fb tracking

Pacifica Backs Off Threat to Sue; Critics Can Keep Web Sites

May 10, 2001

Pacifica Backs Off Threat to Sue; Critics Can Keep Web Sites

Pacifica Foundation Had Threatened to Sue to Force Groups
To Take Down Sites Until Public Citizen Intervened

WASHINGTON, D.C. – In what is a point on the scoreboard for First Amendment rights, Pacifica Foundation has decided against suing to force three groups to dismantle Web sites critical of Pacifica.

The Foundation in February threatened to sue the groups, with whom it is embroiled in a controversy over the radio network. The Foundation demanded that Friends of Free Speech Radio in California, WBAI Listener Network in New York and the Free WPFW group in Washington, D.C., abandon the use of their domain names and relinquish the rights to those names by Feb. 19 or face legal action. In response, Public Citizen, which champions free speech rights on the Internet, announced it would represent the groups if Pacifica sued.

In a recent phone conversation, though, an attorney for Pacifica told Public Citizen Litigation Group attorney Paul Alan Levy that Pacific had decided not to sue. Levy today sent the attorney, Tanya Vanderbilt, of Epstein Becker & Green, P.C. in Washington, D.C., a letter confirming the conversation.

“Companies are starting to learn that they can’t bring these cases, because they’re going to lose,” Levy said. “The message is slowly getting out that free speech rights on the Internet are sacrosanct.”

The creators of the Web sites (savepacifica.net, wbai.net and freewpfw.org) are embroiled in a controversy stemming from a conflict between Pacifica’s management and station employees and members over the network’s future. Pacifica had claimed that the use of the Web site domain names was a trademark infringement and could confuse people searching the Web for Pacifica’s site. The foundation also claimed that the Web sites restricted Pacifica from conducting business on the Internet under its own name.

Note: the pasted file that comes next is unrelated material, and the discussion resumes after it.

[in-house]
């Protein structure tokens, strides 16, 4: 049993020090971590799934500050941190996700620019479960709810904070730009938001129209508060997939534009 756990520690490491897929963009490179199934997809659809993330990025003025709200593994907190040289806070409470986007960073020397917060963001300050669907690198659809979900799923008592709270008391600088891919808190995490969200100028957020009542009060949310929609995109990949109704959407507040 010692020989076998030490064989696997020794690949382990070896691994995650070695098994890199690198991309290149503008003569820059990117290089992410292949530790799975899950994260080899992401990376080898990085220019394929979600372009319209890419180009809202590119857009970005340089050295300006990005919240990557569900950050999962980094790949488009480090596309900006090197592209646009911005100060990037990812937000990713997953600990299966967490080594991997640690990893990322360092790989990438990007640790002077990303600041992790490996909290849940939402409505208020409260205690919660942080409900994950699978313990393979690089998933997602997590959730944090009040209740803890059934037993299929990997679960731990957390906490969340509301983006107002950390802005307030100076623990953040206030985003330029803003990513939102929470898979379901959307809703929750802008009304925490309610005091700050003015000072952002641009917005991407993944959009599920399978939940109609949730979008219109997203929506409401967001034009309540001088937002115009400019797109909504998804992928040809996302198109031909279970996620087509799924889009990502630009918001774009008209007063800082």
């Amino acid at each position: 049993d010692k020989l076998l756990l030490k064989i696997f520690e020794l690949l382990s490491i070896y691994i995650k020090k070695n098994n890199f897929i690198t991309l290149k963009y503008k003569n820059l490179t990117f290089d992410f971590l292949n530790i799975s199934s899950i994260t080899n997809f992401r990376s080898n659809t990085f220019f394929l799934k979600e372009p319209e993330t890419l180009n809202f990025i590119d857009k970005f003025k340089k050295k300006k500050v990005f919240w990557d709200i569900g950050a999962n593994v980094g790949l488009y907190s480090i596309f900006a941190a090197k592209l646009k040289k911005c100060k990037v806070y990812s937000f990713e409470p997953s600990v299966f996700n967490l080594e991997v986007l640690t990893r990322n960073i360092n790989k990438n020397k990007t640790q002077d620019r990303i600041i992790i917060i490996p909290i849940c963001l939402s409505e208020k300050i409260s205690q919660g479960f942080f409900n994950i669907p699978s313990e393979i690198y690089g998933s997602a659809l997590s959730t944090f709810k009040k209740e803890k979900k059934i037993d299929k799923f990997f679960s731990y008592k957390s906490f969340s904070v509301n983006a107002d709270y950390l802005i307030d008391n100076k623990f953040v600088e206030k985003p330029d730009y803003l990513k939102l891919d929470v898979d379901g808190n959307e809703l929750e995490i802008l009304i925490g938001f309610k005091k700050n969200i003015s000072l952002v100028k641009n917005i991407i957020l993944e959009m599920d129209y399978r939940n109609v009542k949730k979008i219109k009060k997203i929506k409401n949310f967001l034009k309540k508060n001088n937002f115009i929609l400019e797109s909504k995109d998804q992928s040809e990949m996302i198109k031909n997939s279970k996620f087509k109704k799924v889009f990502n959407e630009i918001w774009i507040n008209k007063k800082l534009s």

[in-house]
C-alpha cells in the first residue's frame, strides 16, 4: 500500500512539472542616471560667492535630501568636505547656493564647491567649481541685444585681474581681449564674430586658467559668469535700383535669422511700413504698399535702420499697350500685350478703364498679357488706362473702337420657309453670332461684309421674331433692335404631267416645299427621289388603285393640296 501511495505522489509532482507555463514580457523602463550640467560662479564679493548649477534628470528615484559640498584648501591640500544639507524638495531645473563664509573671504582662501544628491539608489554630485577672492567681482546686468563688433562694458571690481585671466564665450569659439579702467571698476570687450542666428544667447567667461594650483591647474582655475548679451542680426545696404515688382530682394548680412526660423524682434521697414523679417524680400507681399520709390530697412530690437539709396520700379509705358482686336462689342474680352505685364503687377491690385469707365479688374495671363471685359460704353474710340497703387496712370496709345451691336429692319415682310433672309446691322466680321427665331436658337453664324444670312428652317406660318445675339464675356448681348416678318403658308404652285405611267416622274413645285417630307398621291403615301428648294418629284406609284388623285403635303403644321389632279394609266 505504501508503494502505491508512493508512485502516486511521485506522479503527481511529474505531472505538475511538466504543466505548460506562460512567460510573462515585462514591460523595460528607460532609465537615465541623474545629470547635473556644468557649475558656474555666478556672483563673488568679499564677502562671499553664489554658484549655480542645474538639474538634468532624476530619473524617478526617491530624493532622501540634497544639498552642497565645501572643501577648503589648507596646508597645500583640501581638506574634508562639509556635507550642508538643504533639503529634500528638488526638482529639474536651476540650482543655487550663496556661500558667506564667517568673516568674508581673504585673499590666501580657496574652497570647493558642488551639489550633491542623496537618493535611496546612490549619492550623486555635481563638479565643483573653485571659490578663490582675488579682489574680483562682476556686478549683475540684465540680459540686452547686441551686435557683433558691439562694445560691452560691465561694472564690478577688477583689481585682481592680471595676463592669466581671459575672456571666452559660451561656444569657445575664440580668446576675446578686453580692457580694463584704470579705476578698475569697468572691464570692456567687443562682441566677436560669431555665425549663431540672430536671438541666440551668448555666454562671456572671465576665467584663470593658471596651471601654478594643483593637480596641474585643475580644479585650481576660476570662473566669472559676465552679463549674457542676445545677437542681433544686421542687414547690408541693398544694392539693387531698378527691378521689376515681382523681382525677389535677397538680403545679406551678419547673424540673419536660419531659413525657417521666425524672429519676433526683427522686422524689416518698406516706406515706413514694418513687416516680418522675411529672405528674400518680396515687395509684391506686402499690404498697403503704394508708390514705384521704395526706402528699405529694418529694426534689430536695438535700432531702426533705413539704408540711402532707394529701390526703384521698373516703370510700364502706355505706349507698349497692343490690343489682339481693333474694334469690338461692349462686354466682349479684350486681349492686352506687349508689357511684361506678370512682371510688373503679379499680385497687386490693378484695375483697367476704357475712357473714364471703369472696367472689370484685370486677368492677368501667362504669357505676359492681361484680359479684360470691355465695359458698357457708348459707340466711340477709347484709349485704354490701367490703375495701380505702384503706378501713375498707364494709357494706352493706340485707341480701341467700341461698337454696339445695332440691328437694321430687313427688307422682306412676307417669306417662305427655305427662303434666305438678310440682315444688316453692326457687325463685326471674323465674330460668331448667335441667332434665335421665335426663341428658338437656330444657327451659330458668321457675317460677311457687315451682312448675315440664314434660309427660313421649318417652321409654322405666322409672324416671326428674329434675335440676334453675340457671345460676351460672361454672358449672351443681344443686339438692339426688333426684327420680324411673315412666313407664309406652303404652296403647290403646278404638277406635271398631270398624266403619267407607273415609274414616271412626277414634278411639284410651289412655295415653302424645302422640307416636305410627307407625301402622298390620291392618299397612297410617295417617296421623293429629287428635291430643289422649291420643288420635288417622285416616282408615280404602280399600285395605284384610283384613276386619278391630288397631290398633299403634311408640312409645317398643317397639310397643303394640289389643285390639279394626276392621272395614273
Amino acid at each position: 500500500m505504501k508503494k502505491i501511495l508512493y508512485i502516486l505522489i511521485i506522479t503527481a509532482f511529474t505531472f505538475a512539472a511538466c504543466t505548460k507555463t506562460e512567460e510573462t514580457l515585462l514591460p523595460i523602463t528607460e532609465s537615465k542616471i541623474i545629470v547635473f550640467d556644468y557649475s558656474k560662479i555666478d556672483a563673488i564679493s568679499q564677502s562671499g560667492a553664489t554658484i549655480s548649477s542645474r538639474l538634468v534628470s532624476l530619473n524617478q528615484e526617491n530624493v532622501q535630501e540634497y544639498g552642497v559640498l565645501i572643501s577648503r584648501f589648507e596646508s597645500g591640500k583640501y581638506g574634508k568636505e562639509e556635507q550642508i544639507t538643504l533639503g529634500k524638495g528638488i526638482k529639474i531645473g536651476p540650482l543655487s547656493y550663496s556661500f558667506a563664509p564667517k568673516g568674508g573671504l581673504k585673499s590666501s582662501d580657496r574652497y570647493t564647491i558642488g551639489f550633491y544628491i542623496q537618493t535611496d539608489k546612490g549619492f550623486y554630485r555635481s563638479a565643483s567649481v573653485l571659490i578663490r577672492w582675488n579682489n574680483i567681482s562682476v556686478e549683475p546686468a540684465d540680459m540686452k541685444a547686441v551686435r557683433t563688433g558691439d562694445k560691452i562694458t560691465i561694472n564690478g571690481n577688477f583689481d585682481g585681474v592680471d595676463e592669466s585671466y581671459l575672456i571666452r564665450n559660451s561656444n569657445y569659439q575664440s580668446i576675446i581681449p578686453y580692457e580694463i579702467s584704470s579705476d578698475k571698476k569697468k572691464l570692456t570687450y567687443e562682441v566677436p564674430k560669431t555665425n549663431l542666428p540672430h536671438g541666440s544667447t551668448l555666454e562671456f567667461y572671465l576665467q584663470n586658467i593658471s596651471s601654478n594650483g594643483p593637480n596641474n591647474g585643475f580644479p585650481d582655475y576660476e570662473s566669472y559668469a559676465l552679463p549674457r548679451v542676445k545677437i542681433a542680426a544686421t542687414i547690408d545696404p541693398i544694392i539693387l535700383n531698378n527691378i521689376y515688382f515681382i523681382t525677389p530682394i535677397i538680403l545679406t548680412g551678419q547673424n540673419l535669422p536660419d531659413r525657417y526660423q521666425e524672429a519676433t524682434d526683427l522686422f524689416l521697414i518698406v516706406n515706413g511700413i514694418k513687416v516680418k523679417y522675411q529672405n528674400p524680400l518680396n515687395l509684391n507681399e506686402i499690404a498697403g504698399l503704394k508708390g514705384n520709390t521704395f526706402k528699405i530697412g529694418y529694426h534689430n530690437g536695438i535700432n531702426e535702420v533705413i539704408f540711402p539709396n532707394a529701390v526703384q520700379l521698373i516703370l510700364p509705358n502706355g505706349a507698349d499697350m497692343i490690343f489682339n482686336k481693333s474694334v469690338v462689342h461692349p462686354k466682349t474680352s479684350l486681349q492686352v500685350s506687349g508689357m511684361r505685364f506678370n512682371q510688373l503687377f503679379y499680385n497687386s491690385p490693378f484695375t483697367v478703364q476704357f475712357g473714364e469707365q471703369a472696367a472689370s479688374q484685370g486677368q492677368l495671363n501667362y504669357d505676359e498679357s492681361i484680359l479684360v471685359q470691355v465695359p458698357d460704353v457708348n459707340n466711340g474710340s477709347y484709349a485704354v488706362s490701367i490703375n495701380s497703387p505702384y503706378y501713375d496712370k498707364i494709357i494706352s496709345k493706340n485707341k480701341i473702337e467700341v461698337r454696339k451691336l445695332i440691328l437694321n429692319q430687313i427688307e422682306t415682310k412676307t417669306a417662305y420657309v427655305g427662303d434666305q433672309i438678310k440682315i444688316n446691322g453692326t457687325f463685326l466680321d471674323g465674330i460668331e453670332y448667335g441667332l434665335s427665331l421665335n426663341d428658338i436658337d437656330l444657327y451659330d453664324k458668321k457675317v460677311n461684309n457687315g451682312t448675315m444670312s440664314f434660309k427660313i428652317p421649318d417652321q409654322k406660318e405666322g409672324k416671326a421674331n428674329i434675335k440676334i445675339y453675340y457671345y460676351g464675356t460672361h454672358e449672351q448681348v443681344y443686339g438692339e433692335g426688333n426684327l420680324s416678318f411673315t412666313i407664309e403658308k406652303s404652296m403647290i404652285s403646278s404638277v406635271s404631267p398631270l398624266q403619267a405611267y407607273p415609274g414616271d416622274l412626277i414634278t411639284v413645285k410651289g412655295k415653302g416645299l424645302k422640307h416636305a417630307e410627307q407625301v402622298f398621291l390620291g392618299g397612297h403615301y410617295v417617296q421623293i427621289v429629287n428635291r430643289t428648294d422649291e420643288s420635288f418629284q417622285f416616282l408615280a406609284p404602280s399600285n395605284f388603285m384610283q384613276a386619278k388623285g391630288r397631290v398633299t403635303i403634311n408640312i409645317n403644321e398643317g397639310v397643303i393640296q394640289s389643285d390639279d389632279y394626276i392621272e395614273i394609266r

Those claims are baseless, Levy said. Trademark infringement occurs when a company’s name is used in a misleading way to profit from consumer confusion, which is not the case here. Also, the First Amendment protects the kind of speech posted on the Web sites, he said.

“Pacifica threatened to bring this suit because it wanted to burden its critics with the time and expense of preparing a legal defense,” said Robbie Osman, member of Friends of Free Speech Radio. “I would have hoped that before the Foundation threatened to sue, someone in the Pacific national office might have remembered that promoting fair and open debate has been at the very heart of Pacifica’s mission since it was founded. By threatening this baseless suit, the Foundation has proved the most damning charge their critics have made against them.”

Added Patty Heffley of WBAI Listener Network, “After observing the Pacifica Foundation up close, any positive actions they take must be viewed with suspicion. The good news here is that Pacifica isn’t going to squander the listeners’ money on an unwarranted suit.”